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Descriptive Outcomes of the Graduate Research Traineeship (GRT) Program

5.
Summary of Findings

CONCLUSION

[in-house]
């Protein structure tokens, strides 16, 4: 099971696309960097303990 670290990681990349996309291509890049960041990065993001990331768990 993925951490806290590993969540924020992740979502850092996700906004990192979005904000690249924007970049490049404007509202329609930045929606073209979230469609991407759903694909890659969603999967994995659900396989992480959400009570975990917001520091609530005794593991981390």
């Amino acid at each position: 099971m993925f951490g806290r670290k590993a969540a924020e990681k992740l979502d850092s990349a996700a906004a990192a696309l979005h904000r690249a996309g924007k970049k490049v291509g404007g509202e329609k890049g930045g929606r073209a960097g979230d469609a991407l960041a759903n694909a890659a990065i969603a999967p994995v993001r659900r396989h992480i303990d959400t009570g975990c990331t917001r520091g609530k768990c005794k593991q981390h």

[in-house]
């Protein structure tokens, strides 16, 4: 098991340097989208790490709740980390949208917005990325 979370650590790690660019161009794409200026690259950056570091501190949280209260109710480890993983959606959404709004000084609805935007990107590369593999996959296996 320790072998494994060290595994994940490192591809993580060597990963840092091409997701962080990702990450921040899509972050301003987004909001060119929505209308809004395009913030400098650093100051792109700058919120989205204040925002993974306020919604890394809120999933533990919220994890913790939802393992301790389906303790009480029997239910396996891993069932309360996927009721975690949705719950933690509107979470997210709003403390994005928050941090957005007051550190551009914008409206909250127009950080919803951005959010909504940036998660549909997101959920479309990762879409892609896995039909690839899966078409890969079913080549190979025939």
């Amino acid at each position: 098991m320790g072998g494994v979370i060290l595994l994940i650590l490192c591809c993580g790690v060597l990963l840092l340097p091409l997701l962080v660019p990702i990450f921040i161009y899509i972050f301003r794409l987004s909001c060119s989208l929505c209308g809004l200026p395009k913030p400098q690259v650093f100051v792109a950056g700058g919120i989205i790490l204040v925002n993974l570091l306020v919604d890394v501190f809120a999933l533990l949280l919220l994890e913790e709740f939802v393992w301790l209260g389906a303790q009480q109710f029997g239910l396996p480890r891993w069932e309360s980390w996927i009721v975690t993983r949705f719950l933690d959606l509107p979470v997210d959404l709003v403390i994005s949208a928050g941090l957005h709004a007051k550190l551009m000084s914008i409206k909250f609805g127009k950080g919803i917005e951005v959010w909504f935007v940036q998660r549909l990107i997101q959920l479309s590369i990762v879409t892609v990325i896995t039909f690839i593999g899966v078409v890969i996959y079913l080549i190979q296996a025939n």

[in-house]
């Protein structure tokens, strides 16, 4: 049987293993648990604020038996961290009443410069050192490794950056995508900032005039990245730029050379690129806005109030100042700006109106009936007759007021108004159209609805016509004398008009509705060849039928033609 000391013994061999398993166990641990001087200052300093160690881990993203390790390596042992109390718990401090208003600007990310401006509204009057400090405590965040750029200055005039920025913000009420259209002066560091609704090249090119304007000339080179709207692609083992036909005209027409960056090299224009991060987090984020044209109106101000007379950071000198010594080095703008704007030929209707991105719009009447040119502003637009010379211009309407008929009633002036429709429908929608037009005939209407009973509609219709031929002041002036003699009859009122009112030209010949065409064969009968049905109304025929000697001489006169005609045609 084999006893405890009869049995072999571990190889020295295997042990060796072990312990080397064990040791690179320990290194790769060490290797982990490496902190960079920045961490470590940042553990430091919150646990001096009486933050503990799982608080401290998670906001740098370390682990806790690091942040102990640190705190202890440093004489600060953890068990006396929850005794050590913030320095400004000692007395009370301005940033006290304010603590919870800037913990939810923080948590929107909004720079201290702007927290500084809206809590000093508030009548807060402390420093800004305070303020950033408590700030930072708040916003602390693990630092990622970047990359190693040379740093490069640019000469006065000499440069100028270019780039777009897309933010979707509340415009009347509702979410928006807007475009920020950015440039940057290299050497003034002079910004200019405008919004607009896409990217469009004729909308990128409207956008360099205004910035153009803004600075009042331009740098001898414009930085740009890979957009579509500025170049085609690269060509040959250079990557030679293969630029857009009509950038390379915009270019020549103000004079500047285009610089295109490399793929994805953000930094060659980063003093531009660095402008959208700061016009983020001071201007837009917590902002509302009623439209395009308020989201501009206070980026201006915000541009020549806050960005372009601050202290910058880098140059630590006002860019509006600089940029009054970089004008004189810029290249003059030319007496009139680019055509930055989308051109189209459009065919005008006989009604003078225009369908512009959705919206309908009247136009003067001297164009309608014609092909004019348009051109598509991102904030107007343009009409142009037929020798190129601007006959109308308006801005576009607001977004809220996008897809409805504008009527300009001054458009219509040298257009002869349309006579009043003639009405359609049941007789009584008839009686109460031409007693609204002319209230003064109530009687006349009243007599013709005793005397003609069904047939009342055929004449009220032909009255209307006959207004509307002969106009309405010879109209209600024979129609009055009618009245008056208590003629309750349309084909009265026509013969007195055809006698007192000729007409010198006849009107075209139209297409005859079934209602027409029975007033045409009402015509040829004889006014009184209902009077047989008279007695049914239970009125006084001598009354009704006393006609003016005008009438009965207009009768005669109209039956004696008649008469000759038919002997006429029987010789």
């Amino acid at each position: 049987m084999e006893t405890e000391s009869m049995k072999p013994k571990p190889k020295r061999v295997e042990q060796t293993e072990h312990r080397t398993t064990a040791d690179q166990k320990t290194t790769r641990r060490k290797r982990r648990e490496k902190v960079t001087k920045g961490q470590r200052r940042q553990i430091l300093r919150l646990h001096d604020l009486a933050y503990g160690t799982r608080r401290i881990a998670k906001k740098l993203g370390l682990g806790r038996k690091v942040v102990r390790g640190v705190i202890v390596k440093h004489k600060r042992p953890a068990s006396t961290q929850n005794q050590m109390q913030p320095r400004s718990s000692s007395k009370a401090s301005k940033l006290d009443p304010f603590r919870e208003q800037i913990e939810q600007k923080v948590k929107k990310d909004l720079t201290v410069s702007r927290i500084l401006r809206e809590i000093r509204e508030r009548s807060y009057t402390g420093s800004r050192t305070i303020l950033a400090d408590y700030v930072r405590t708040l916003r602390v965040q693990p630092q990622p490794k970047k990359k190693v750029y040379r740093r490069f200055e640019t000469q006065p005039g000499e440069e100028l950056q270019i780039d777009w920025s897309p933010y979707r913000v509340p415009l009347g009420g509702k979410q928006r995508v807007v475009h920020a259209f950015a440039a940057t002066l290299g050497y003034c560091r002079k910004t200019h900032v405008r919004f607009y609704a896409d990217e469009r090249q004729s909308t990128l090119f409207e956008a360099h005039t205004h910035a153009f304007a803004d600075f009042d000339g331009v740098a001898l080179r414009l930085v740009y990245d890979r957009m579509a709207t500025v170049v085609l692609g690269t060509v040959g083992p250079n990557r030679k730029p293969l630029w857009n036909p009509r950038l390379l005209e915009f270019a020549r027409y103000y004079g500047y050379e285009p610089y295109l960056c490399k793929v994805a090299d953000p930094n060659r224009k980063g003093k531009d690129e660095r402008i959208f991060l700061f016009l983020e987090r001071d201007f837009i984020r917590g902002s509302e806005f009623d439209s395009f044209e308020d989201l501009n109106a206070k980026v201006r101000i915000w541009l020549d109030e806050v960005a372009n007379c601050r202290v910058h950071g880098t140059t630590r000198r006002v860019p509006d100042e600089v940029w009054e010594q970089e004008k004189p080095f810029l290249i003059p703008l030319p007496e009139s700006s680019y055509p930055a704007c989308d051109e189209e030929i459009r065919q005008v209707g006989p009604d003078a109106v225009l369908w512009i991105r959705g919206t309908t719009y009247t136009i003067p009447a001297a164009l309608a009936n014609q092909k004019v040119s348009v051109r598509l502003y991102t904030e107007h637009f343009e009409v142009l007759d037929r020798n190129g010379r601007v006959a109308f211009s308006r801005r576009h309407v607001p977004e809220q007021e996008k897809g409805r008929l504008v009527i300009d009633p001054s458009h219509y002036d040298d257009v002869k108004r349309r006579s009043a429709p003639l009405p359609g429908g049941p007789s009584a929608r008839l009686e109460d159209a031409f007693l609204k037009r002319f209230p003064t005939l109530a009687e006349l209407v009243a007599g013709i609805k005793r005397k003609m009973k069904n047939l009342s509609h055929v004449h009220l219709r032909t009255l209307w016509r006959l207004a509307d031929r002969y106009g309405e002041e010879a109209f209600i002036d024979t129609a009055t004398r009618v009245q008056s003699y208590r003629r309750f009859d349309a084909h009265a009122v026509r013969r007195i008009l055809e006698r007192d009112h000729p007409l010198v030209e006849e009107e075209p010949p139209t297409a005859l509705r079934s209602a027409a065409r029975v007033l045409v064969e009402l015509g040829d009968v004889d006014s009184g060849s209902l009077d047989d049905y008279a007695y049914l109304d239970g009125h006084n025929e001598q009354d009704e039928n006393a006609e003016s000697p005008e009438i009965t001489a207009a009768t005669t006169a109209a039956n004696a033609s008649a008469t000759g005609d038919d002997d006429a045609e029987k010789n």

nalysis of GRT data for the 1998 reporting year entailed preparation of some tables comparable to those reported in the 1997 baseline GRT report. Other tables were developed to present data not previously collected or examined. Further, detailed text responses from the project reports were reviewed to provide additional contextual information to supplement the quantitative data. Below are brief descriptions of some of the findings that resulted from the analyses of the 1998 GRT report. Enrollment. Minority enrollment in the GRT program was stable, decreasing only slightly, from 12 to 11 percent, between the 1997 and 1998 reporting years. Between those same years, the percentage of female trainees also decreased only slightly, from 38 to 37 percent. The percentage of disabled trainees in those two reporting years remained the same, at 1 percent. The 1994 cohort had the highest percentage of minority trainees, at about 16 percent. Comparison of GRT Enrollment to National Graduate Enrollment. Comparison of data from the GRT Distance Monitoring Survey System with those from NSF’s GSS for 1997 shows that the percentage of women participating in the GRT program (37 percent) was lower than the percentage of women graduate students in science and engineering overall in the country (43 percent). Comparison of data on race/ethnicity data from the same sources shows that the overall rates of participation of GRT trainees by race/ethnicity group were very close to the percentages reported by the GSS for those same ethnic groups, varying by no more than 2 percent. These data are less precise, however, than the comparisons of data on gender because of the high percentages in both data sources for which race/ethnicity was unknown. Recruitment. Most of the GRT projects (90 percent) used at least one strategy to recruit trainees for the GRT program. About 38 percent reported visiting minority-serving institutions or women's colleges to recruit minority and female trainees; 50 percent made